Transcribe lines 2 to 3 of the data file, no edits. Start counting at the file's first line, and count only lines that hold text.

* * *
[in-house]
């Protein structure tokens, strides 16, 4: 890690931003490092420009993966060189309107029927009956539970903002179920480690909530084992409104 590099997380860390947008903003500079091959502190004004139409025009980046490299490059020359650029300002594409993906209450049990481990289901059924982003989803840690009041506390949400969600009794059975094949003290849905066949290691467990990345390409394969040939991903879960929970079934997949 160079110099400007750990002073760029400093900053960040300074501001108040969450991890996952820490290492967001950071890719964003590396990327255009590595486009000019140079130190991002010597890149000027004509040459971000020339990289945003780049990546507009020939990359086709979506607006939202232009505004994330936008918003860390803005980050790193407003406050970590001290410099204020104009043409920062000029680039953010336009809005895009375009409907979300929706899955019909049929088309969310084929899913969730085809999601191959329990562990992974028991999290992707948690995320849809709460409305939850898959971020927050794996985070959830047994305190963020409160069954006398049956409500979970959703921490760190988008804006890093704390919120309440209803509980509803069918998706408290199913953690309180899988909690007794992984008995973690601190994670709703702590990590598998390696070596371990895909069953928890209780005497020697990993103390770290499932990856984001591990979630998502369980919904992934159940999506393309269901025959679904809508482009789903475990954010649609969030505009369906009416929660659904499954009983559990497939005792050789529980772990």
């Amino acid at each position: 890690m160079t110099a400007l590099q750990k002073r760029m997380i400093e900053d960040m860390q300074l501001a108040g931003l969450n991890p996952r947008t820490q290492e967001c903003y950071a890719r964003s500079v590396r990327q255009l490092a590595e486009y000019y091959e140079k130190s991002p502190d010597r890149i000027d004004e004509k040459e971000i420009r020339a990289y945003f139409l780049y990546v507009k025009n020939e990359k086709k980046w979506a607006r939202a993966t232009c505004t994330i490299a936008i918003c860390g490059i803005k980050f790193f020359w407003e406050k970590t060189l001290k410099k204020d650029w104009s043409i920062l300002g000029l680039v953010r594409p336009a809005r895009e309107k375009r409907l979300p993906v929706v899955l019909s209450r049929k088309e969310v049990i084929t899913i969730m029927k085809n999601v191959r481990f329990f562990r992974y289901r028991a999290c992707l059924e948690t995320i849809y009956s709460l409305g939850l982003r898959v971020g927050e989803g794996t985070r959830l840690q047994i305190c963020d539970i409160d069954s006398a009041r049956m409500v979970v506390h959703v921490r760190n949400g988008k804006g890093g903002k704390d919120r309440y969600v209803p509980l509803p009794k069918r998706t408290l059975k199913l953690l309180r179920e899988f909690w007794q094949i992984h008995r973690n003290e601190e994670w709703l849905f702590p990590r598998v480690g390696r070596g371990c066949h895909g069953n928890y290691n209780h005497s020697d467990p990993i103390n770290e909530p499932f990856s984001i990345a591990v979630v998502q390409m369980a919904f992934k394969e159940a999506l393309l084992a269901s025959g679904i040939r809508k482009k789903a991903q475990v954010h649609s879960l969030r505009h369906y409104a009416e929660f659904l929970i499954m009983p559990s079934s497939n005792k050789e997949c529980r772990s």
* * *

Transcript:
């Protein structure tokens, strides 16, 4: 890690931003490092420009993966060189309107029927009956539970903002179920480690909530084992409104 590099997380860390947008903003500079091959502190004004139409025009980046490299490059020359650029300002594409993906209450049990481990289901059924982003989803840690009041506390949400969600009794059975094949003290849905066949290691467990990345390409394969040939991903879960929970079934997949 160079110099400007750990002073760029400093900053960040300074501001108040969450991890996952820490290492967001950071890719964003590396990327255009590595486009000019140079130190991002010597890149000027004509040459971000020339990289945003780049990546507009020939990359086709979506607006939202232009505004994330936008918003860390803005980050790193407003406050970590001290410099204020104009043409920062000029680039953010336009809005895009375009409907979300929706899955019909049929088309969310084929899913969730085809999601191959329990562990992974028991999290992707948690995320849809709460409305939850898959971020927050794996985070959830047994305190963020409160069954006398049956409500979970959703921490760190988008804006890093704390919120309440209803509980509803069918998706408290199913953690309180899988909690007794992984008995973690601190994670709703702590990590598998390696070596371990895909069953928890209780005497020697990993103390770290499932990856984001591990979630998502369980919904992934159940999506393309269901025959679904809508482009789903475990954010649609969030505009369906009416929660659904499954009983559990497939005792050789529980772990």
């Amino acid at each position: 890690m160079t110099a400007l590099q750990k002073r760029m997380i400093e900053d960040m860390q300074l501001a108040g931003l969450n991890p996952r947008t820490q290492e967001c903003y950071a890719r964003s500079v590396r990327q255009l490092a590595e486009y000019y091959e140079k130190s991002p502190d010597r890149i000027d004004e004509k040459e971000i420009r020339a990289y945003f139409l780049y990546v507009k025009n020939e990359k086709k980046w979506a607006r939202a993966t232009c505004t994330i490299a936008i918003c860390g490059i803005k980050f790193f020359w407003e406050k970590t060189l001290k410099k204020d650029w104009s043409i920062l300002g000029l680039v953010r594409p336009a809005r895009e309107k375009r409907l979300p993906v929706v899955l019909s209450r049929k088309e969310v049990i084929t899913i969730m029927k085809n999601v191959r481990f329990f562990r992974y289901r028991a999290c992707l059924e948690t995320i849809y009956s709460l409305g939850l982003r898959v971020g927050e989803g794996t985070r959830l840690q047994i305190c963020d539970i409160d069954s006398a009041r049956m409500v979970v506390h959703v921490r760190n949400g988008k804006g890093g903002k704390d919120r309440y969600v209803p509980l509803p009794k069918r998706t408290l059975k199913l953690l309180r179920e899988f909690w007794q094949i992984h008995r973690n003290e601190e994670w709703l849905f702590p990590r598998v480690g390696r070596g371990c066949h895909g069953n928890y290691n209780h005497s020697d467990p990993i103390n770290e909530p499932f990856s984001i990345a591990v979630v998502q390409m369980a919904f992934k394969e159940a999506l393309l084992a269901s025959g679904i040939r809508k482009k789903a991903q475990v954010h649609s879960l969030r505009h369906y409104a009416e929660f659904l929970i499954m009983p559990s079934s497939n005792k050789e997949c529980r772990s």